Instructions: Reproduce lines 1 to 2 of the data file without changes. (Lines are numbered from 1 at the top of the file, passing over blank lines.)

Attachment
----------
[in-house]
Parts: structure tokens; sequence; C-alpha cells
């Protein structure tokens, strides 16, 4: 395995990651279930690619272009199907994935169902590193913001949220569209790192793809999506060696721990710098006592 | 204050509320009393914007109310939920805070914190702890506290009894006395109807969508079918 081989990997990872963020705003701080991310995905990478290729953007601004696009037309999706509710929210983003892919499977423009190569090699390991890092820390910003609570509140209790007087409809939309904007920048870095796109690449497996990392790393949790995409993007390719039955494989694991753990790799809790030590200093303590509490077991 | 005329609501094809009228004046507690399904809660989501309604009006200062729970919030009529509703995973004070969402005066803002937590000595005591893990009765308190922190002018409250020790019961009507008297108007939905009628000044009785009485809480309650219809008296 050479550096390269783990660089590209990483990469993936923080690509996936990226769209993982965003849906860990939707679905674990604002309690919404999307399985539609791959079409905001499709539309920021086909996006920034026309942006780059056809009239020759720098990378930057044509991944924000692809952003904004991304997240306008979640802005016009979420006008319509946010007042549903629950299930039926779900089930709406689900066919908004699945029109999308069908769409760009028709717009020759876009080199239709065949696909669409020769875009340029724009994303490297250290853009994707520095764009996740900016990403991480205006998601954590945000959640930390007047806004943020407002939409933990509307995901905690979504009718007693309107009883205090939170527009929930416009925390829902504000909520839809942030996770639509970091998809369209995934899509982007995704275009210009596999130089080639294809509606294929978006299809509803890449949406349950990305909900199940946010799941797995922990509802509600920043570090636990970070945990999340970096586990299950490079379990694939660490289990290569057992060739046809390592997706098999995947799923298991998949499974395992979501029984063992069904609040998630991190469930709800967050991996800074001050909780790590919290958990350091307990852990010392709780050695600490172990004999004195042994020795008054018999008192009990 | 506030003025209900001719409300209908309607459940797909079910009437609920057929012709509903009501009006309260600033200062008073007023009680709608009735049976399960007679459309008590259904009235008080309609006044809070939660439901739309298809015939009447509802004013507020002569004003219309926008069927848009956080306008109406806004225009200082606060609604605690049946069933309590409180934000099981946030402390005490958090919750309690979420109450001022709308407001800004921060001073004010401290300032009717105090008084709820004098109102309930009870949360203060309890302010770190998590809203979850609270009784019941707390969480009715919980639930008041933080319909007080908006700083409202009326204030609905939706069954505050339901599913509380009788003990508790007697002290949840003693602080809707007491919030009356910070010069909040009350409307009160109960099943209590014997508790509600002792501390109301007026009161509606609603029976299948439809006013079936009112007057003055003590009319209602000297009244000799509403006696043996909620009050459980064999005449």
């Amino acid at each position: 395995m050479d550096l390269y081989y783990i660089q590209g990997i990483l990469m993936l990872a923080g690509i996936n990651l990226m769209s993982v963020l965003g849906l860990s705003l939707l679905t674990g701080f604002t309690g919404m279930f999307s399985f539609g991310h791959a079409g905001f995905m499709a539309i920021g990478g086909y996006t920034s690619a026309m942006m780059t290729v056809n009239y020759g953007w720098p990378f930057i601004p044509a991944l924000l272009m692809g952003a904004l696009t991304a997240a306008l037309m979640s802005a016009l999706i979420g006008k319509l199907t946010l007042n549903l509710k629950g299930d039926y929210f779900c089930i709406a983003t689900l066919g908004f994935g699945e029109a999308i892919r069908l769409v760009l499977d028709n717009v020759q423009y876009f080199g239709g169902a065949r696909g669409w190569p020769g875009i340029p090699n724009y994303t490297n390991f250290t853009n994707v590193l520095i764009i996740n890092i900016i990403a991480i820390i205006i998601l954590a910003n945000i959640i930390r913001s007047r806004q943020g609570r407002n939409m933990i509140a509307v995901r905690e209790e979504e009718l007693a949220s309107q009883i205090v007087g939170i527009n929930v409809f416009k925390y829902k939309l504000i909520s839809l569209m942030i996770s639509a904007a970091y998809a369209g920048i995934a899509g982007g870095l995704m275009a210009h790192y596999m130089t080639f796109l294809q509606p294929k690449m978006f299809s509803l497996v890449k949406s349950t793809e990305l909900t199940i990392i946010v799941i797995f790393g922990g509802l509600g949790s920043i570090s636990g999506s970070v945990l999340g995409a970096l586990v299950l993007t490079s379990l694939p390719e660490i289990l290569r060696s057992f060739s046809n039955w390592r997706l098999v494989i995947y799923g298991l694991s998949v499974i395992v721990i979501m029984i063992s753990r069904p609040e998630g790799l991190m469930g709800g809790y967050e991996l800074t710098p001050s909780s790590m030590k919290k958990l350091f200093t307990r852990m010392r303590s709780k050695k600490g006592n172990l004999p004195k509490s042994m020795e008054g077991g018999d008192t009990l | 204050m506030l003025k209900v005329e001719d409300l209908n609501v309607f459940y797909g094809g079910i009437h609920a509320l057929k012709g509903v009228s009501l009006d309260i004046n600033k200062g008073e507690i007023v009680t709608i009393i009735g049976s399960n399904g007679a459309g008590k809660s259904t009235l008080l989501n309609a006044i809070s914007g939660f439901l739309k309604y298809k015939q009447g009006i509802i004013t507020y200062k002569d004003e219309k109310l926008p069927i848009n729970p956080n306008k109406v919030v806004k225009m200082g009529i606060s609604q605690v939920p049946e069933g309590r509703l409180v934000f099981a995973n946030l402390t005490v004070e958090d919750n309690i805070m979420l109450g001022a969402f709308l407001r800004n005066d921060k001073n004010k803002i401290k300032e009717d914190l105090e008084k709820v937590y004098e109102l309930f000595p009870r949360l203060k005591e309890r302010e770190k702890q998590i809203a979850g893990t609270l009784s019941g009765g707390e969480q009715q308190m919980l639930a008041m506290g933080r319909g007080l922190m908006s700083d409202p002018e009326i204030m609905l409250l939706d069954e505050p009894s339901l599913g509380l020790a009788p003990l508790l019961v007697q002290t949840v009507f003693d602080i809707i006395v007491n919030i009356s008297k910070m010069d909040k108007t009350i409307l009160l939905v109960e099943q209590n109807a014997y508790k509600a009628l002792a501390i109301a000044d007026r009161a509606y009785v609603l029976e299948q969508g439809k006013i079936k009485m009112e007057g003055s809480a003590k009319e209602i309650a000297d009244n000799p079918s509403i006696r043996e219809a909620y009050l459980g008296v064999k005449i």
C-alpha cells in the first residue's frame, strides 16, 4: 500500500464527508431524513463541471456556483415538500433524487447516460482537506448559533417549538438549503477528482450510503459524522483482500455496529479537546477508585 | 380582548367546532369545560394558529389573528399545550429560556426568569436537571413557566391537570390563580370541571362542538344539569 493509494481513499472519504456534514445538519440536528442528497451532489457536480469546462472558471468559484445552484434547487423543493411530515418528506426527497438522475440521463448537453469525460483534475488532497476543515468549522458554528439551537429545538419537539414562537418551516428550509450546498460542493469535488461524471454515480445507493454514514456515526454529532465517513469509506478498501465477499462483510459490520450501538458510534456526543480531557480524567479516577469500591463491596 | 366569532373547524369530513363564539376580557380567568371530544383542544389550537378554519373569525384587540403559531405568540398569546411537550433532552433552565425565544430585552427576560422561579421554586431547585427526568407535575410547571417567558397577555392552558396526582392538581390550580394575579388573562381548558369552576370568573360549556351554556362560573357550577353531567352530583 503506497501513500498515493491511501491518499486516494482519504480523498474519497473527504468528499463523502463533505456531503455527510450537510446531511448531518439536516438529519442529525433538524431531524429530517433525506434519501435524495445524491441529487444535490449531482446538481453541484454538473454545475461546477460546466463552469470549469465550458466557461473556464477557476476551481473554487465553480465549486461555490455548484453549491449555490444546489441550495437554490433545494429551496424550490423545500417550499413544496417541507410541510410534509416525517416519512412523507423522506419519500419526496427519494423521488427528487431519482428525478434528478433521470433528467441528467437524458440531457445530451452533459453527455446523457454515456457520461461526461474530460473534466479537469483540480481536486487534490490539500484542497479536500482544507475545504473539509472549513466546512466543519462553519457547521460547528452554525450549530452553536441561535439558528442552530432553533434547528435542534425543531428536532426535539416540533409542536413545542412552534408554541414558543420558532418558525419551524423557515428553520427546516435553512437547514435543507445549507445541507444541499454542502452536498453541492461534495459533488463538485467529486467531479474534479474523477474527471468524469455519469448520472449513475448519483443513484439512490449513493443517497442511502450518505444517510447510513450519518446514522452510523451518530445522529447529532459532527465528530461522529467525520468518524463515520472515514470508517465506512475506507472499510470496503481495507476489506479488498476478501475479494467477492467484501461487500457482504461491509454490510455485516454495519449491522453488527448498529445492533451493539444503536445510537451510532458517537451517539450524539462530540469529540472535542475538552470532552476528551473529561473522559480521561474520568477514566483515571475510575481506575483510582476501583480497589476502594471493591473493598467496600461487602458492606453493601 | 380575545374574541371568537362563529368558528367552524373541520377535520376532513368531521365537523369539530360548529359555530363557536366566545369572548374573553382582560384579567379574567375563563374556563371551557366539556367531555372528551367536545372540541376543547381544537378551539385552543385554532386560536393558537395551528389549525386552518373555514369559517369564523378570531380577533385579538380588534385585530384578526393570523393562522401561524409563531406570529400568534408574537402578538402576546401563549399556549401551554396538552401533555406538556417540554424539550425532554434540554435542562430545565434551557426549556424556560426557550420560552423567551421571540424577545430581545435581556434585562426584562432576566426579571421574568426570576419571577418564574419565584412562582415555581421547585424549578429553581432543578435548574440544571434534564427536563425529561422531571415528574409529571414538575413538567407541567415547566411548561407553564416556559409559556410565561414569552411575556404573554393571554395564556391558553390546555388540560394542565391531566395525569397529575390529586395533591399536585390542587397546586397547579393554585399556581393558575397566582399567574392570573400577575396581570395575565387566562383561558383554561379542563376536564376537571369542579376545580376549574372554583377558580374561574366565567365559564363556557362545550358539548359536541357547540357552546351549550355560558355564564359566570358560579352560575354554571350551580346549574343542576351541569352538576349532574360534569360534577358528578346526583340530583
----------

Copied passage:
[in-house]
Parts: structure tokens; sequence; C-alpha cells